As I was preparing for vacation earlier this month, one of the things I was looking forward to most (besides visiting Turks and Caicos for the first time with two of my favorite gals) was having uninterrupted time to read. When I used to take the bus to work, I was able to read a book or two per week. Now that I drive, I can't seem to find that time during the work week.
Of the two books I read during our getaway, the stand out was actress Gabrielle Union's We're Going to Need More Wine.
First of all, what a freaking great title. Who hasn't felt that way at the end of a tough conversation or catch up session with friends? Second, from the very first paragraph, on the very first page, I knew I was going to love this woman:
"This feels kind of like a first date. I have that same feeling you get five minutes before you meet the other person, when you're giddy about where things might go. But also wary, because you've been on enough bad dates to know exactly how this can go awry. They order the salmon and pronounce the L and and you're like, How the hell has my life come to this?"
I mean. That is spot on.
Gabrielle Union first came onto my radar in 1999 as Bianca's friend Chastity in 10 Things I Hate About You (which is still one of my favorite movies of all time). I was ecstatic to discover she was sharing stories from the set in the book:
"Pretty soon after my Deep Space Nine gig, I landed my first film, 10 Things I Hate About You. Like a bunch of Klingon recruits, we all bonded that first night at the hotel in Tacoma, Washington. There wasn't a mean girl or boy among us, and we made a pact that this was going to be the best summer ever. There was Julia Stiles, wise beyond her New York years, and Joseph Gordon-Levitt, who was recognized everywhere he went as a star of NBC's Third Rock from the Sun. He and David Krumholtz - whom we affectionately called Krummy - bonded deep over their intellectual love of hip-hop. Larisa Oleynik was another child star, with her own show on Nickelodeon, and Andrew Keegan was the cast heart-throb. Susan May Pratt was a Michigan girl, and we clicked over our shared love of the Midwest and having a really, really good time. We were both the oldest. Playing a high schooler in your twenties isn't exactly mutton dressed as lamb, but it still makes you feel like people's big sister."
The role she gets recognized for most is Isis from Bring It On (which I can recite, word for word, still to this day). 18 years later people still come up to her and shout, "Brrrr. It's cold in here!" I was sad to learn that this part actually makes her cringe. Apparently, as she was originally written, Isis was a bit of a caricature of several black stereotypes. Union worked closely with the writers to make her someone much more human.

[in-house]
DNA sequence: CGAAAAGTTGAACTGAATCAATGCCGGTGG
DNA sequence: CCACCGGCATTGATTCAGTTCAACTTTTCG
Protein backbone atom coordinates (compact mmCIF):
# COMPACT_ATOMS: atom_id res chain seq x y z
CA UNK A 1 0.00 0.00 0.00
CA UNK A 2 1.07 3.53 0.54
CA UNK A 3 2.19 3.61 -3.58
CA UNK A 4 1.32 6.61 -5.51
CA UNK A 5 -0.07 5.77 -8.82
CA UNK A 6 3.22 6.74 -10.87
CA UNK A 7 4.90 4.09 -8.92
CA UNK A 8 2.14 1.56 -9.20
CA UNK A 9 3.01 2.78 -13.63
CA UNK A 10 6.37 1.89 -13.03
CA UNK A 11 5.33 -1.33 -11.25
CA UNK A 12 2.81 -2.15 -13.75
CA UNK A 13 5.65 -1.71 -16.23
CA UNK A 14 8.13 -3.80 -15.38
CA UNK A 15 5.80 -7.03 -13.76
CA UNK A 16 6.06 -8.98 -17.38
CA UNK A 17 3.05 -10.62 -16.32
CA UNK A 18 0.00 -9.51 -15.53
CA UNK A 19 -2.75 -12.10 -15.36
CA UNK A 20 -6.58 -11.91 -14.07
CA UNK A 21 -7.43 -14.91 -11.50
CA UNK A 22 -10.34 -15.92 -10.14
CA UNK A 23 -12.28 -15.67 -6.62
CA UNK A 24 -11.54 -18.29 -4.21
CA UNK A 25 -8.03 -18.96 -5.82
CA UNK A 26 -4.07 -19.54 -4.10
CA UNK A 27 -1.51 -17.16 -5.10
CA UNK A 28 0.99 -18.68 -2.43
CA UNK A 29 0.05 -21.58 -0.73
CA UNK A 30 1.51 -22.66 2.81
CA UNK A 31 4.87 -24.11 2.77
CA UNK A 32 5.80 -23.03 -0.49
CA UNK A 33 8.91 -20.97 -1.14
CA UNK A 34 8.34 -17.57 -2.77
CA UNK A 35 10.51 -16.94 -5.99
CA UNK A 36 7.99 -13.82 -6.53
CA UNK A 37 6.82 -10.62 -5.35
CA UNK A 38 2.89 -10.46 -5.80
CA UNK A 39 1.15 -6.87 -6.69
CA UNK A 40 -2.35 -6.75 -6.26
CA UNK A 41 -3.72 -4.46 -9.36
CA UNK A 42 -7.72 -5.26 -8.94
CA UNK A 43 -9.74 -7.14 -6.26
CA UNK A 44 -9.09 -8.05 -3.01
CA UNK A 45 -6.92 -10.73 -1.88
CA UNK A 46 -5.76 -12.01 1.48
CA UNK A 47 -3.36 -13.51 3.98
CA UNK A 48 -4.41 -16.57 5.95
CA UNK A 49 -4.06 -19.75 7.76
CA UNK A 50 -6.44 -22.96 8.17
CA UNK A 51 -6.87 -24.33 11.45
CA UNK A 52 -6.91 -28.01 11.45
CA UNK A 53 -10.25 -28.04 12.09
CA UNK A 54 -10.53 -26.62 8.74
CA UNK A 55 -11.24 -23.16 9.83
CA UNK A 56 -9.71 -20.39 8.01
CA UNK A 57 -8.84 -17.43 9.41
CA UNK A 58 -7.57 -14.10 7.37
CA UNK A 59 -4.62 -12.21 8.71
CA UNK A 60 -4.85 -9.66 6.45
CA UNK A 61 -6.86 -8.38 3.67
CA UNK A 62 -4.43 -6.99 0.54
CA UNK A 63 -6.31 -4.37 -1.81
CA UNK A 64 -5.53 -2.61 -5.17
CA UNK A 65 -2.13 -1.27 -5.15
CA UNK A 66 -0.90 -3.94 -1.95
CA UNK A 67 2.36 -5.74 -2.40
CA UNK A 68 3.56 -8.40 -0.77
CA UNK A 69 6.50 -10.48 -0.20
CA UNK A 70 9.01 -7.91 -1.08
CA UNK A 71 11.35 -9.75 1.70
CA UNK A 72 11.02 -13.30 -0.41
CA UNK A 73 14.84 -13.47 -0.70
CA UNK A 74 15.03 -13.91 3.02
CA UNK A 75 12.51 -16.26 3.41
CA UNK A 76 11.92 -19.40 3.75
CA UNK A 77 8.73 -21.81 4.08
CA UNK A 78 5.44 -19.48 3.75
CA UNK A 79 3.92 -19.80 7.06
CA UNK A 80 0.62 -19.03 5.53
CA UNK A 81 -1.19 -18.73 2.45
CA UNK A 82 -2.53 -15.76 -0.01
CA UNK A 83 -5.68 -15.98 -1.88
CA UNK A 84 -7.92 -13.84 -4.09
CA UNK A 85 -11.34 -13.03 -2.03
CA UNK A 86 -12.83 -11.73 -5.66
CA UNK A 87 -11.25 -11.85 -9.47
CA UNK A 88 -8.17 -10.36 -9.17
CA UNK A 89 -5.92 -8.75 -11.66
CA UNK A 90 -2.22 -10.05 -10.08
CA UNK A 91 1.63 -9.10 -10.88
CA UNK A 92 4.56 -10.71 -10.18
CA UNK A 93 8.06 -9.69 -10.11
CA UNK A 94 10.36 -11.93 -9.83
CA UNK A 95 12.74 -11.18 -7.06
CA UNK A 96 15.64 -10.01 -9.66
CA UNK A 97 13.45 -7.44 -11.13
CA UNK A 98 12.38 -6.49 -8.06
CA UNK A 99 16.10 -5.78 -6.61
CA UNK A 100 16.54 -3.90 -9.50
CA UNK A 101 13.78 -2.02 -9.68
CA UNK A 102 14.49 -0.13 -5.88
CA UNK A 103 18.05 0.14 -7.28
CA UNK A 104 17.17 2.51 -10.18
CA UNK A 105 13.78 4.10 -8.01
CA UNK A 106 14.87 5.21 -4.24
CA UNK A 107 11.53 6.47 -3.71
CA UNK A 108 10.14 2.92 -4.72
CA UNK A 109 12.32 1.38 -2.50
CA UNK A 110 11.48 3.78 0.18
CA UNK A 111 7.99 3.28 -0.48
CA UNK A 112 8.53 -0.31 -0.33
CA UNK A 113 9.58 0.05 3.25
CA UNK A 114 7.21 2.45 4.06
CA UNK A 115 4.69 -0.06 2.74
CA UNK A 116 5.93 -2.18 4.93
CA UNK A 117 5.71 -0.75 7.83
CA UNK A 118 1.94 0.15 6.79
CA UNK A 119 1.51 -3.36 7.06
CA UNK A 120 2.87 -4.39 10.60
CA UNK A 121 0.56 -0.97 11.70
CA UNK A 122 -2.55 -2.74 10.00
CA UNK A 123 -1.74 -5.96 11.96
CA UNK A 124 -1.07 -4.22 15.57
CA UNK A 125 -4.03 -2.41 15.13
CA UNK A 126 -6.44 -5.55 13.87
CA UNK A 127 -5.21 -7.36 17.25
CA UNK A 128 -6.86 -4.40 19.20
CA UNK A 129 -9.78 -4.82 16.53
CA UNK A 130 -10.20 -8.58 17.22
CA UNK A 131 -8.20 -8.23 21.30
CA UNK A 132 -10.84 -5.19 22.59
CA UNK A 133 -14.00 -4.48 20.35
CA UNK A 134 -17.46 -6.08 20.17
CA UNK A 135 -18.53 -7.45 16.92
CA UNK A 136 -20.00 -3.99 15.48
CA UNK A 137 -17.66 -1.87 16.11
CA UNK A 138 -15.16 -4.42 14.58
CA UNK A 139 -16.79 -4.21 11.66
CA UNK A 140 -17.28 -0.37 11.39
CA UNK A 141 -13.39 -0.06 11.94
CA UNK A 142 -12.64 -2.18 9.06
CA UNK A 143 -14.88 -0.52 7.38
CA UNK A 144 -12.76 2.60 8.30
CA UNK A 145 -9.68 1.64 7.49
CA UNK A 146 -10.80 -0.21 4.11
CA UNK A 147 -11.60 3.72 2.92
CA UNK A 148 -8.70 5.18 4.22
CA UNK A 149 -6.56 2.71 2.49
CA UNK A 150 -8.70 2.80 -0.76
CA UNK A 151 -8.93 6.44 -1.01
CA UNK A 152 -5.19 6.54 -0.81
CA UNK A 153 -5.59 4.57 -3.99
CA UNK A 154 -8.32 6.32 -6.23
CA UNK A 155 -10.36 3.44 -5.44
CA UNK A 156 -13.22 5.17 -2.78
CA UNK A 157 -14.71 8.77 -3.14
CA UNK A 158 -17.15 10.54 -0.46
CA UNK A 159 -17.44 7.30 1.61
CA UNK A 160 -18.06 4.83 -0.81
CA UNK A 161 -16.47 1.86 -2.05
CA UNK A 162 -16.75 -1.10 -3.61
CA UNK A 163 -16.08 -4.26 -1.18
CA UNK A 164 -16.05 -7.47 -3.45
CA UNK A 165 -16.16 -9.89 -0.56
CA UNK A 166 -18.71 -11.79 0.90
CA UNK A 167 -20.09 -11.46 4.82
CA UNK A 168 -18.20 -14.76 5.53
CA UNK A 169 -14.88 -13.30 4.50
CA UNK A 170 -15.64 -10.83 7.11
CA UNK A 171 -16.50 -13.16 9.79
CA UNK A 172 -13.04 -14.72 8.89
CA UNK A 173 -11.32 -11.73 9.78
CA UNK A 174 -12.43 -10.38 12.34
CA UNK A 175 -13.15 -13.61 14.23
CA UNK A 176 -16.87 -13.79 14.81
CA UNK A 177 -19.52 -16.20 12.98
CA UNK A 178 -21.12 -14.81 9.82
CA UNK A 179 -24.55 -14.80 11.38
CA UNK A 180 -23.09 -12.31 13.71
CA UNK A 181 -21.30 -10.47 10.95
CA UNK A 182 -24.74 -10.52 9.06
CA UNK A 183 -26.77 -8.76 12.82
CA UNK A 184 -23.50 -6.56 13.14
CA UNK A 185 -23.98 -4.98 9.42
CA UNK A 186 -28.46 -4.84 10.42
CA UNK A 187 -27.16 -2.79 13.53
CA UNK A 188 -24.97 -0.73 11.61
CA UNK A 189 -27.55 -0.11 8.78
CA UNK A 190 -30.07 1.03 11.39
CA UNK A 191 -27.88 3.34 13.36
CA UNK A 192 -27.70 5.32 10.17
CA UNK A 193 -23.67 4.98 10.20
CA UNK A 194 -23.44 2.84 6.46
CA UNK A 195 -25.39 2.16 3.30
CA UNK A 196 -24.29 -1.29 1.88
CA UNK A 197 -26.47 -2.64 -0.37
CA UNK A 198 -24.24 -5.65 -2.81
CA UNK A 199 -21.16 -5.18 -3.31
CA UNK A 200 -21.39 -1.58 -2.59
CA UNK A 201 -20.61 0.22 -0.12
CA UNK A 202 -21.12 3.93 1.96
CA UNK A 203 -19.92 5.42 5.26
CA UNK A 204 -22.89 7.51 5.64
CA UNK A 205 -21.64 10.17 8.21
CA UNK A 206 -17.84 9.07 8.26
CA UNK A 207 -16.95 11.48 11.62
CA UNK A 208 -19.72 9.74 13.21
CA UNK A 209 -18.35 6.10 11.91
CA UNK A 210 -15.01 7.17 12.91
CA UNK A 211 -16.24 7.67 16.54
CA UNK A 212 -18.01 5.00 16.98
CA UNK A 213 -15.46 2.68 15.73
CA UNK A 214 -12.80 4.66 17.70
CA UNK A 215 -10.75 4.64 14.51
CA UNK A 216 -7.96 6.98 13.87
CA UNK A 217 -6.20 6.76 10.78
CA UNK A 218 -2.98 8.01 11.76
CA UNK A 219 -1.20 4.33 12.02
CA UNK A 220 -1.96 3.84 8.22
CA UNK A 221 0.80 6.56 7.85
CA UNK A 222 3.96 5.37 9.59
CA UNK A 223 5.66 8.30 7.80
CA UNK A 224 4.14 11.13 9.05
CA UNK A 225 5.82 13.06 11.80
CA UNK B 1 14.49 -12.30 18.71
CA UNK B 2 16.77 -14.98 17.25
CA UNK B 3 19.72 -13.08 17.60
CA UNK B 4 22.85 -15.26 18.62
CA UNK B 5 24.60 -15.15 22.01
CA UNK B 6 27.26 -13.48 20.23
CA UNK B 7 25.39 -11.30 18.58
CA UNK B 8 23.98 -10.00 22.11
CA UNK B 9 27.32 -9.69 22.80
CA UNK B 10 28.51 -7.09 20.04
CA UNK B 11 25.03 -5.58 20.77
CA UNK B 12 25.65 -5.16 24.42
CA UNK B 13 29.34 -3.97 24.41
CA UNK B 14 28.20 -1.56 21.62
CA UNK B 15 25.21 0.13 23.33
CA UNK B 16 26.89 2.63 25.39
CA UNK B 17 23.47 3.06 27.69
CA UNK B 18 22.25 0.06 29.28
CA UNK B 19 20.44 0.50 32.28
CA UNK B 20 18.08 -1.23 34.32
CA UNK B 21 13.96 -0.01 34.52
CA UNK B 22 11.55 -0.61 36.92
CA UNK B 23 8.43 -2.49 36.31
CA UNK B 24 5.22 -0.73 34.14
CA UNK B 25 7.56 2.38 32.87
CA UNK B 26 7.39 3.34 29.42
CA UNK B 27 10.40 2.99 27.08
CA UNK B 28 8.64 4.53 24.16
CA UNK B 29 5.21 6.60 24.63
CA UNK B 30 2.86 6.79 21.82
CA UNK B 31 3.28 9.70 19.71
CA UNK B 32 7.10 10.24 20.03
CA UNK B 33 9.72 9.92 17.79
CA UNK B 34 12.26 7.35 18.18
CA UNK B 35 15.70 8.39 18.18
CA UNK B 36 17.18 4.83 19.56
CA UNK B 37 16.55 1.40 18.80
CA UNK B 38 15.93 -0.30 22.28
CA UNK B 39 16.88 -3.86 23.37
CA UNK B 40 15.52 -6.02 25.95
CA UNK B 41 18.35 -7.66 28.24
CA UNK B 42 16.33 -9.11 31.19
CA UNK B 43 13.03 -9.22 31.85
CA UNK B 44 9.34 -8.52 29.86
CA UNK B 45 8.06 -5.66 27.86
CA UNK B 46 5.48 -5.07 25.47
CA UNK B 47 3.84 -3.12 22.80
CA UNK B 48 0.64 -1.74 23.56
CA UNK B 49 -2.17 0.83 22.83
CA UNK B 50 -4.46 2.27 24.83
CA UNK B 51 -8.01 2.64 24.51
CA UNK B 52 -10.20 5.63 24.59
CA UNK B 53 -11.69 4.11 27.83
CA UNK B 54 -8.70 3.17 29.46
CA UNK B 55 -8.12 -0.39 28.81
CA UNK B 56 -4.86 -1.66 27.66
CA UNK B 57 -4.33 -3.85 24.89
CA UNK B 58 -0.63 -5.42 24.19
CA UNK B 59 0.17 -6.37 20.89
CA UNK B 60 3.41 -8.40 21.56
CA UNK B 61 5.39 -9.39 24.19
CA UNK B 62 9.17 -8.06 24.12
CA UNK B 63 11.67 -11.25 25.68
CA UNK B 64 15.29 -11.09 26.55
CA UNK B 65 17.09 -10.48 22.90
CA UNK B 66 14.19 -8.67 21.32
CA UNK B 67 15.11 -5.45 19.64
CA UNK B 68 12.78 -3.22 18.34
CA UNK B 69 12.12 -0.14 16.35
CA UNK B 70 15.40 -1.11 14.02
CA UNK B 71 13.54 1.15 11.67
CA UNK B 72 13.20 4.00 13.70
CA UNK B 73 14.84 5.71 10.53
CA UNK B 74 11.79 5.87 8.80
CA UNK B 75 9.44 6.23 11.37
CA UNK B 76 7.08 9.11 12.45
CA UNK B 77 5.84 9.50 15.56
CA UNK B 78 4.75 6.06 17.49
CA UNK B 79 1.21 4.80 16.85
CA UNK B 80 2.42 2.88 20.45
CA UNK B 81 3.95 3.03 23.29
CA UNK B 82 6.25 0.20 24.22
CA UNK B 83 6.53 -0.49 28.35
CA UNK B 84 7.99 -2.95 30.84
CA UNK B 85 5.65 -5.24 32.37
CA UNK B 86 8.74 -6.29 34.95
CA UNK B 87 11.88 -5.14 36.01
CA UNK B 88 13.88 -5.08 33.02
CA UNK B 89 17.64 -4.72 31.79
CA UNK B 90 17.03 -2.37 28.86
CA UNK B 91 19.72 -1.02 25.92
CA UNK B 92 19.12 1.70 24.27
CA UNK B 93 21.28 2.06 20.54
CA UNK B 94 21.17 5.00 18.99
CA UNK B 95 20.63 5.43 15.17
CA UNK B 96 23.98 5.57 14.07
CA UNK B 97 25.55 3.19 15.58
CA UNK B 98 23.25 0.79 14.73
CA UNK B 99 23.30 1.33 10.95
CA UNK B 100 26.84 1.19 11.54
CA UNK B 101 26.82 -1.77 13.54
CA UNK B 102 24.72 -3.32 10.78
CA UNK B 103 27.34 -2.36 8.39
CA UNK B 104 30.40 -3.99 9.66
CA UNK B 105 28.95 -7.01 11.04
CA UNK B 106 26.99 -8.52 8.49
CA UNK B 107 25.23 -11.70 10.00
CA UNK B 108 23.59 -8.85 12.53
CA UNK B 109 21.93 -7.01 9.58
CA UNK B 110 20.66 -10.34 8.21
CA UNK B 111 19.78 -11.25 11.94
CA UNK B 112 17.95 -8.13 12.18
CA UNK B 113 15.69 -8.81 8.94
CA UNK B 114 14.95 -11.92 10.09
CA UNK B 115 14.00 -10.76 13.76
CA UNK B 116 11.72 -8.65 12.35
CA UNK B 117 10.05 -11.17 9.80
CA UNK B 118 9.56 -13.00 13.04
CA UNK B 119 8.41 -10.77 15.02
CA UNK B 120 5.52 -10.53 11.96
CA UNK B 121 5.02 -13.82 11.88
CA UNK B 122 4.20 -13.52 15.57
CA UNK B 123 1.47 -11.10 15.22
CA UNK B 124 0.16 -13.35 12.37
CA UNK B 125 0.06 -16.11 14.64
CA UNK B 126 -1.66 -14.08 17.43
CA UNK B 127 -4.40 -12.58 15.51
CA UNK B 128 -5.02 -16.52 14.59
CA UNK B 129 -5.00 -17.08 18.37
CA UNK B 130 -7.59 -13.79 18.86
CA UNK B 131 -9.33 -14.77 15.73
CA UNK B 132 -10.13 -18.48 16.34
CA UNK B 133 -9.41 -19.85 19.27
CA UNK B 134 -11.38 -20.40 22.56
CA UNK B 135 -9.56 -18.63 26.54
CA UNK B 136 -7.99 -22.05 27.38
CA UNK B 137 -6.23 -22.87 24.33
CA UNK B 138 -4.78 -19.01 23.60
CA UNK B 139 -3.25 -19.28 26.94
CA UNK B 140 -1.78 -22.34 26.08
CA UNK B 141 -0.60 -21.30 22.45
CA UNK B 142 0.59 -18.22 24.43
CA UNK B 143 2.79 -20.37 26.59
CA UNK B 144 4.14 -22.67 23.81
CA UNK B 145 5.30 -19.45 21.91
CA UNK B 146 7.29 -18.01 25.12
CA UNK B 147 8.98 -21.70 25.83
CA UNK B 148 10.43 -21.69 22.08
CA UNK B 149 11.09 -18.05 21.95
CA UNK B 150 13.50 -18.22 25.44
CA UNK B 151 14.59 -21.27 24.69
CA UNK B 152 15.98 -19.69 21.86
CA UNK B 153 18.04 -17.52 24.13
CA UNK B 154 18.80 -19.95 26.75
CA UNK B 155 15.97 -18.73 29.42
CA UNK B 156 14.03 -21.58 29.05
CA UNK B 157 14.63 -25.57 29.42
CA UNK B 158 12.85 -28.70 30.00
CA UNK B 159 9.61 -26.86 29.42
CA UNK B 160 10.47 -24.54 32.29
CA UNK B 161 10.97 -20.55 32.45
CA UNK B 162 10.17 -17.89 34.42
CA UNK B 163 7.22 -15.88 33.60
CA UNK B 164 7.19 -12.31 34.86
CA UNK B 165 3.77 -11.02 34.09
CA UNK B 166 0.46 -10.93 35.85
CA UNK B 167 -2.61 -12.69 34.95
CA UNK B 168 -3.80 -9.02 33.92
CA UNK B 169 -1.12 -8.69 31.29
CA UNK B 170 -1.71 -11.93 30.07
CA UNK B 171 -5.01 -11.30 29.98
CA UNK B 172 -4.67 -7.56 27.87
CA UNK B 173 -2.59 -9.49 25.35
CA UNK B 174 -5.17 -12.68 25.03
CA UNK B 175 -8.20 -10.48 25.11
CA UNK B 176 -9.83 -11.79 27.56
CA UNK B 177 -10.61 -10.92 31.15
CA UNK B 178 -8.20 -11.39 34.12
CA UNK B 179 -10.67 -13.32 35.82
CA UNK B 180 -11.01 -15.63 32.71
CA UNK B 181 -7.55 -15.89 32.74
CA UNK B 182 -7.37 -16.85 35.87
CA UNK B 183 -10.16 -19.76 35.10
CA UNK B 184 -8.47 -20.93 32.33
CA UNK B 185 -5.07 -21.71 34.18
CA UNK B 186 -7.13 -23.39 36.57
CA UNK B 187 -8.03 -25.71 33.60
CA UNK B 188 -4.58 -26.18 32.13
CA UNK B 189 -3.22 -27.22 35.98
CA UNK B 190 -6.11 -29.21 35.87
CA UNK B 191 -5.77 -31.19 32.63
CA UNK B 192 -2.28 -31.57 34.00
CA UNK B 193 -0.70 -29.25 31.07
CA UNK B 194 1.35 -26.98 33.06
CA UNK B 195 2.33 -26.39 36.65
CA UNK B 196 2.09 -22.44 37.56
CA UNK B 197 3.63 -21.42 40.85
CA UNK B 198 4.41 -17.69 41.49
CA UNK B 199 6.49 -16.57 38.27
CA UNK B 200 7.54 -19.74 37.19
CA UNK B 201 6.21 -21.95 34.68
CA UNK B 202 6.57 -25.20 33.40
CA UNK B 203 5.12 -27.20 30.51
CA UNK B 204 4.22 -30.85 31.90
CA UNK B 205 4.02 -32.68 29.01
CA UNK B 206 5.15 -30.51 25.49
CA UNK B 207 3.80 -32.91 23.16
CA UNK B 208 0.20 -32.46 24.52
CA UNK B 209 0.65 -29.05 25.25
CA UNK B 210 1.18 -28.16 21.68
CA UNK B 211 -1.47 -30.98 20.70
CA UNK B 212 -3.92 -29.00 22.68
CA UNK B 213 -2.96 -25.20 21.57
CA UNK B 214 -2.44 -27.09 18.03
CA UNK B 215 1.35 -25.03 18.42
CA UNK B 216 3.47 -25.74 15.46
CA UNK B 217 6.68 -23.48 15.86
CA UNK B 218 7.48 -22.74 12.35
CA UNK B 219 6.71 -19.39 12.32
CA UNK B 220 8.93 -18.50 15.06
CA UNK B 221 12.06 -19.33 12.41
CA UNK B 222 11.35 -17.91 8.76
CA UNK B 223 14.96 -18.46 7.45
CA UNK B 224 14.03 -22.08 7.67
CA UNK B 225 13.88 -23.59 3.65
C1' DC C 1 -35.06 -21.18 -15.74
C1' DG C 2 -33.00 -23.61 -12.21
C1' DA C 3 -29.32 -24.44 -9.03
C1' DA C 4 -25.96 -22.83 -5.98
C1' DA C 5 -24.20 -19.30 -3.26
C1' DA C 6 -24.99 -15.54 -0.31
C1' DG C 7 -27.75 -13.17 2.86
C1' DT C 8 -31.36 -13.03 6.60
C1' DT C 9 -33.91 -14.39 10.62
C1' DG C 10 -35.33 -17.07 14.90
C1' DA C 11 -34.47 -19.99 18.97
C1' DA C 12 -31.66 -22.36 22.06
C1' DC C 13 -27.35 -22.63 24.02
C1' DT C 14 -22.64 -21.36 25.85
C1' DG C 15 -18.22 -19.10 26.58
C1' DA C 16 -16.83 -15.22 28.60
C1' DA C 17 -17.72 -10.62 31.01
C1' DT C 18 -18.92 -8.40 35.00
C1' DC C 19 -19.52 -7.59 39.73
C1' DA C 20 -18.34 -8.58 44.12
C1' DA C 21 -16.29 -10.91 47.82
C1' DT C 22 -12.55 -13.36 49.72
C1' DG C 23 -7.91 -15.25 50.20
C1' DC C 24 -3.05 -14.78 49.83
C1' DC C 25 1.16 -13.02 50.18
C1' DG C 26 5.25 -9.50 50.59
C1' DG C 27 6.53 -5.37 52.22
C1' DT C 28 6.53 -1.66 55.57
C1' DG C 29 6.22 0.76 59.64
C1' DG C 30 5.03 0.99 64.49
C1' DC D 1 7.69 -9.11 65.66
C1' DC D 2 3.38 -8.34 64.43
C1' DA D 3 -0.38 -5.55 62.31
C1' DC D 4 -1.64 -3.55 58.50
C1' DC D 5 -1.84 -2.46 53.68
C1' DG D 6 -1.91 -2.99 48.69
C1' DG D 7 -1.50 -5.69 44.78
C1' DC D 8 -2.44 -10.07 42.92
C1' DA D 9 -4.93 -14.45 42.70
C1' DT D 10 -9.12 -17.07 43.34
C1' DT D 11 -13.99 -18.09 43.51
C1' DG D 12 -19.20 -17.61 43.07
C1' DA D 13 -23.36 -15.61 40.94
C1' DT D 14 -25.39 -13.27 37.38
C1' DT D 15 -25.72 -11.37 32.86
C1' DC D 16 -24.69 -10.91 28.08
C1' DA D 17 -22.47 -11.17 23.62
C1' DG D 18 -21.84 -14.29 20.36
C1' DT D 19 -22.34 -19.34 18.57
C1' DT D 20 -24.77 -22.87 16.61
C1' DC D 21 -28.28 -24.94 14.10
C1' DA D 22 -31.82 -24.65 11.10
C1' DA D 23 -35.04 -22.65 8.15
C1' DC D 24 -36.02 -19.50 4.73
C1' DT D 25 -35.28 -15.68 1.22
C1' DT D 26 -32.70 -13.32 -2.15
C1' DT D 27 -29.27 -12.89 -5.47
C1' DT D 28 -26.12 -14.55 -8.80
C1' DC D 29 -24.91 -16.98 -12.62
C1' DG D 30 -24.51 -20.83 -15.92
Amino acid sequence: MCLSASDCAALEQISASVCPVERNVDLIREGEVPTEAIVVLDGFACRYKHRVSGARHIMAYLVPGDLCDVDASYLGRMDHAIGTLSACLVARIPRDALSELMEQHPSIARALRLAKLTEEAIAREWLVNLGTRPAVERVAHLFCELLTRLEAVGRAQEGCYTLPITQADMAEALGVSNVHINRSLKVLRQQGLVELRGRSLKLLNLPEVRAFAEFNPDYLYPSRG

In addition to that kernel of truth about Bring It On, I also learned several other surprising things while reading. For example:
1. Since she was born, her family and friends call her Nickie, short for her middle name, Monique
2. She grew up splitting her time between Pleasanton, CA (during the school year) and Omaha, NB (during the summers)
3. Everything she learned about puberty she credits to Judy Blume
4. Her high school boyfriend was Jason Kidd (yes, that Jason Kidd, from the NBA)
5. She graduated from UCLA with a degree in sociology
6. She had a terrible experience guest starring on season seven of FRIENDS
7. Many people know she is married to Dwayne Wade (major star in the NBA), but before they met, she was married to a NFL running back, Chris Howard
8. She believes all relationship lessons can be learned by watching and listening to Waiting to Exhale and What's Love Got To Do With It
9. Her first dog's name was Bubba Sparxxx and she adopted him while filming Cradle 2 the Grave
I finished this book in two sittings. It honestly felt like I was chatting with one of my best friends, sharing all the laugh-out-loud moments and cringe-worthy moments that are sprinkled throughout our lives.
The book does touch on several serious topics. Union writes very candidly about her experience being held up at gun point and then raped while she was working at a Payless shoe store. She was just 19 years old. She also talks about the harsh realities of being a black woman in America and in Hollywood, specifically. The final chapter of the book is about the loss of her best friend. I was reading those pages on the plane ride home and I was wiping away tears in my seat.
When I closed the book, I was so sad it was over. Thankfully I can follow Gabrielle on Instagram and still get her daily doses of humor and inspiration.